The modular data center will support Logicalis enterprise cloud computing solutions and is housed at i/o Phoenix, i/o Anywhere’s 538,000 square foot data center facility. i/o Anywhere builds the custom, modular data centers to customers’ requirements in its factory in Phoenix and then transports the containers to one of its data centers facilities The vendor operates another similar facility that is 125,000 square feet in Scottsdale, Ariz. In March, i/o Anwyhere announced plans to transform a former New York Times printing plant in New Jersey into what it claims is the world’s largest modular data center – an 830,000 square foot building. The i/o New Jersey will serve as the company’s East Coast hub, is located next to a large power switching station, and has in-place fiber optic connectivity. i/o Anywhere has also announced plans for a site in Singapore.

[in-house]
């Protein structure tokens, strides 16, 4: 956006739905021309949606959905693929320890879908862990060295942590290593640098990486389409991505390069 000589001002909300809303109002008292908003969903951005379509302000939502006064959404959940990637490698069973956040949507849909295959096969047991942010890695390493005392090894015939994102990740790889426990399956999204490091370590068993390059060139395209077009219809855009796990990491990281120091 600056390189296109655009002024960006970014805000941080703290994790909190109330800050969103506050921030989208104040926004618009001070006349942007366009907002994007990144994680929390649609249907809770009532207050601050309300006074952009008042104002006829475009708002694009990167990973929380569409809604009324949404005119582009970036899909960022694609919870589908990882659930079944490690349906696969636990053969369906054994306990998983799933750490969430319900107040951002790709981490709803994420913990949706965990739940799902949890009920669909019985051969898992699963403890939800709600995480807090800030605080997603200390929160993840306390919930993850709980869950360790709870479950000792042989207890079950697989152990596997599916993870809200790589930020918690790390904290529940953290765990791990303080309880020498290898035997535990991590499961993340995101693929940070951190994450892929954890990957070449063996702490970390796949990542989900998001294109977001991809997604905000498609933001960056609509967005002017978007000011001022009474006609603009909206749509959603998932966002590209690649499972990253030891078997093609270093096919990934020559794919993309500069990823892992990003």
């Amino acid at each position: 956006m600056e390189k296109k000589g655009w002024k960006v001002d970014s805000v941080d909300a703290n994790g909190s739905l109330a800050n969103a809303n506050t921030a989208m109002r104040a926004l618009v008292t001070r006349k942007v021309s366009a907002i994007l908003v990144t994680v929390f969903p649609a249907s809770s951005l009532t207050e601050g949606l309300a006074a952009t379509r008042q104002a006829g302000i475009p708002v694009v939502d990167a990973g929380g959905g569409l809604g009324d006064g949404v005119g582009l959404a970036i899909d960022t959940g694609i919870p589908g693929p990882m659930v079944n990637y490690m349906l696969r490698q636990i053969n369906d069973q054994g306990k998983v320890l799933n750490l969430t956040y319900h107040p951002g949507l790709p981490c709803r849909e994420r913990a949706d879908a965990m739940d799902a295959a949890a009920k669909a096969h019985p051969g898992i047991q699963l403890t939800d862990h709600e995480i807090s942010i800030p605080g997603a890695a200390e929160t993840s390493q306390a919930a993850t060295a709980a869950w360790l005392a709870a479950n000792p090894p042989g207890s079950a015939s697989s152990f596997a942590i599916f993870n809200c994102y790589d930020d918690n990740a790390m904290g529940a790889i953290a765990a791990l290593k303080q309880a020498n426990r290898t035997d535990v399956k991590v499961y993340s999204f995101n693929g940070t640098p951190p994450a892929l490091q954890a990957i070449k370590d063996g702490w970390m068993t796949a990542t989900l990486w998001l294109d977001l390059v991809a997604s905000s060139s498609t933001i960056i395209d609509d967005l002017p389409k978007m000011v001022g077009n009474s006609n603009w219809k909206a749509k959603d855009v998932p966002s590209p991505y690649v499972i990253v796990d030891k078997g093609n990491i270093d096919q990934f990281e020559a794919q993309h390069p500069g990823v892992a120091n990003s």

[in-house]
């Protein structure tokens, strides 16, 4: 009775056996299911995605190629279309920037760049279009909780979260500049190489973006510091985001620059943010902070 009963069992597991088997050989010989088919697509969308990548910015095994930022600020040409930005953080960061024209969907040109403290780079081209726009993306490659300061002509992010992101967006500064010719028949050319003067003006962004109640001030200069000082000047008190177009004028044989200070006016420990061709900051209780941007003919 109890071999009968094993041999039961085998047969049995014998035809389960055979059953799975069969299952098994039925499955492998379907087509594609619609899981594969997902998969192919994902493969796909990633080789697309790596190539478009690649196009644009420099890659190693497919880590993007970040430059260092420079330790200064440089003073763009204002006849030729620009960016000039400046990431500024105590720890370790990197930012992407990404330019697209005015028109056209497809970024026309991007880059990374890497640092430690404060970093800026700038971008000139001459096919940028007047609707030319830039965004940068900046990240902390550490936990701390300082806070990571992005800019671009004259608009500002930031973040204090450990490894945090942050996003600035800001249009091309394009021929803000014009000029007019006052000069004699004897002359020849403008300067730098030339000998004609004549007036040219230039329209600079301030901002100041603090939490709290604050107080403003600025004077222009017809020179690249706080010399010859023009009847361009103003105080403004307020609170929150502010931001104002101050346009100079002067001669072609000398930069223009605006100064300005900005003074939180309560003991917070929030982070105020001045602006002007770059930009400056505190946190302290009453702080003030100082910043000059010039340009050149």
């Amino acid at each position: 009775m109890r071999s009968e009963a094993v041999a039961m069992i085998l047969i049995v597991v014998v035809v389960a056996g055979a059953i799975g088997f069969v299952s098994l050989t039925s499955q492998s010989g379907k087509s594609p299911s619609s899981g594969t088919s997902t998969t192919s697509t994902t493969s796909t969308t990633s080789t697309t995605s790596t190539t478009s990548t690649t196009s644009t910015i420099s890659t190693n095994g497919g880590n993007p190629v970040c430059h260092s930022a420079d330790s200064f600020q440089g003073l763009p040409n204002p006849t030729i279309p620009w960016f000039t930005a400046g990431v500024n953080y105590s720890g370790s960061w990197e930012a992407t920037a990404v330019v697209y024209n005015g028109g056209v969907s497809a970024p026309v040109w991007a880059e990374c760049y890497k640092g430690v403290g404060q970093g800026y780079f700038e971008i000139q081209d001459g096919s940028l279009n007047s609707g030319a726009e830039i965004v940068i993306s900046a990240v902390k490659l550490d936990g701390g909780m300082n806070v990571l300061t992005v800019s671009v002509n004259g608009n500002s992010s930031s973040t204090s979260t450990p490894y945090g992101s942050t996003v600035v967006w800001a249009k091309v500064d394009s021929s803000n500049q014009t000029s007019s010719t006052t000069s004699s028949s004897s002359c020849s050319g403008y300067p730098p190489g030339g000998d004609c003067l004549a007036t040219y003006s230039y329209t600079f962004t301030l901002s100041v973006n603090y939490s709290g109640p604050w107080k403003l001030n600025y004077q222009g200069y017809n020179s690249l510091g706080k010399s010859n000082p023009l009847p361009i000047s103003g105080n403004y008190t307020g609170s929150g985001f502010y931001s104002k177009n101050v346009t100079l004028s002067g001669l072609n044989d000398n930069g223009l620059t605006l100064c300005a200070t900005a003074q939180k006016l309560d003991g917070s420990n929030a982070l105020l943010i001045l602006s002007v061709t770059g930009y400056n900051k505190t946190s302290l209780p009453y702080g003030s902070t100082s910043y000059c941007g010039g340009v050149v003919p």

Other companies have also joined in. Last year, Capgemini opened its Merlin data center near London to showcase green design; the data center consists of 250-square-meter prefabricated modules assembled on site (the modules could be installed inside any building large enough for the crane to enter, or just added to concrete slabs; no building is necessary for their protection).
Modular data centers have advanced from the earlier versions that consisted of more inflexible containers and weak infrastructure. But now the container technologies and forms have advanced, as has the infrastructure, and there’s a growing number of pre-fab modular designs hitting the market. IDC analyst Michelle Bailey says in this ComputerWorld article that within five years modular data centers will practically be the default approach. The market is still small, however. As Bailey estimates, fewer than 100 were sold in 2010 and she predicts that about 145 will be sold this year.
I’m curious – would any of you consider a modular data center?